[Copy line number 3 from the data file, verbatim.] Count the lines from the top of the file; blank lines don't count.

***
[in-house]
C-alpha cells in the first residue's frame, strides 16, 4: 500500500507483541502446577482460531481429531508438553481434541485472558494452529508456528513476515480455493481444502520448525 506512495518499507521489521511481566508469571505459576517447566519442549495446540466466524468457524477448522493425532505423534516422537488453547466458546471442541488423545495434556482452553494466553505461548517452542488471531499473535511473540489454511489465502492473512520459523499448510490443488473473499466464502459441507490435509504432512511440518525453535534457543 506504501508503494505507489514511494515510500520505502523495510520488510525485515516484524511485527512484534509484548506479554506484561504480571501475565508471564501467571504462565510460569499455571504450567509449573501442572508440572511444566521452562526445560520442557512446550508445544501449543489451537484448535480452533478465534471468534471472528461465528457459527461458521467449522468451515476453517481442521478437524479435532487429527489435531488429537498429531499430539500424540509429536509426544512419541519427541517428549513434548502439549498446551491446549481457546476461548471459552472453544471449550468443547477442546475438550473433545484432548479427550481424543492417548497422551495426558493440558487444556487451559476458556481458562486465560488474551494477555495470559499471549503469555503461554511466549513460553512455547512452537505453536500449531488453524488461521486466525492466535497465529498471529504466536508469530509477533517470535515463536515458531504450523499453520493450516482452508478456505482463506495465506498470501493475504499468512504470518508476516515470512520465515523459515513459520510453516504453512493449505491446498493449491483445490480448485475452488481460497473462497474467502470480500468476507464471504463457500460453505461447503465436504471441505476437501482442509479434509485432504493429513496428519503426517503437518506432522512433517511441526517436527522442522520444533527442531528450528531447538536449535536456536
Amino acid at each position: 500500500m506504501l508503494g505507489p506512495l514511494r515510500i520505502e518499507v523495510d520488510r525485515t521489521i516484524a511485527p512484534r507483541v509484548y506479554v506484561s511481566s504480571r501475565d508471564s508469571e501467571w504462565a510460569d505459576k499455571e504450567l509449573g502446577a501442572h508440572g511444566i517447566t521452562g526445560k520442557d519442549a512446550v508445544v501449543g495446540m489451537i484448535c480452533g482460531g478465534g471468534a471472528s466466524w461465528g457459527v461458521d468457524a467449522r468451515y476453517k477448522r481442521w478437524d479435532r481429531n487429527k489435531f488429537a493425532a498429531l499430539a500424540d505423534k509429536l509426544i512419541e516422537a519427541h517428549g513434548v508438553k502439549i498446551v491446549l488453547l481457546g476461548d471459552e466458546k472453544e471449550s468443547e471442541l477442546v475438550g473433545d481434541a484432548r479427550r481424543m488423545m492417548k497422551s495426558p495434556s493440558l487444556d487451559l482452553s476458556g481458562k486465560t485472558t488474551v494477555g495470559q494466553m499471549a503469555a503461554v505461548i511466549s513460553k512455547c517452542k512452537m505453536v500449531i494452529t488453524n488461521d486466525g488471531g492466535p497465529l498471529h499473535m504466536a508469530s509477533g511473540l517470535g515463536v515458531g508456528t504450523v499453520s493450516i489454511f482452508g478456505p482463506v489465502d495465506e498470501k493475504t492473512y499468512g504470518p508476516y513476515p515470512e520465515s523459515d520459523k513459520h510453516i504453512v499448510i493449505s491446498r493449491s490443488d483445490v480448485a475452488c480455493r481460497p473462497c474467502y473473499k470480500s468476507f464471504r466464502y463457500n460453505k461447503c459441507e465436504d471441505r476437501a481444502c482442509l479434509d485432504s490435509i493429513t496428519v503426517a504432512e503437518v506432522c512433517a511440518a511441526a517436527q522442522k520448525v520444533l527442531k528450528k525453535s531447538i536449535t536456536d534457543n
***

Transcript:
Amino acid at each position: 500500500m506504501l508503494g505507489p506512495l514511494r515510500i520505502e518499507v523495510d520488510r525485515t521489521i516484524a511485527p512484534r507483541v509484548y506479554v506484561s511481566s504480571r501475565d508471564s508469571e501467571w504462565a510460569d505459576k499455571e504450567l509449573g502446577a501442572h508440572g511444566i517447566t521452562g526445560k520442557d519442549a512446550v508445544v501449543g495446540m489451537i484448535c480452533g482460531g478465534g471468534a471472528s466466524w461465528g457459527v461458521d468457524a467449522r468451515y476453517k477448522r481442521w478437524d479435532r481429531n487429527k489435531f488429537a493425532a498429531l499430539a500424540d505423534k509429536l509426544i512419541e516422537a519427541h517428549g513434548v508438553k502439549i498446551v491446549l488453547l481457546g476461548d471459552e466458546k472453544e471449550s468443547e471442541l477442546v475438550g473433545d481434541a484432548r479427550r481424543m488423545m492417548k497422551s495426558p495434556s493440558l487444556d487451559l482452553s476458556g481458562k486465560t485472558t488474551v494477555g495470559q494466553m499471549a503469555a503461554v505461548i511466549s513460553k512455547c517452542k512452537m505453536v500449531i494452529t488453524n488461521d486466525g488471531g492466535p497465529l498471529h499473535m504466536a508469530s509477533g511473540l517470535g515463536v515458531g508456528t504450523v499453520s493450516i489454511f482452508g478456505p482463506v489465502d495465506e498470501k493475504t492473512y499468512g504470518p508476516y513476515p515470512e520465515s523459515d520459523k513459520h510453516i504453512v499448510i493449505s491446498r493449491s490443488d483445490v480448485a475452488c480455493r481460497p473462497c474467502y473473499k470480500s468476507f464471504r466464502y463457500n460453505k461447503c459441507e465436504d471441505r476437501a481444502c482442509l479434509d485432504s490435509i493429513t496428519v503426517a504432512e503437518v506432522c512433517a511440518a511441526a517436527q522442522k520448525v520444533l527442531k528450528k525453535s531447538i536449535t536456536d534457543n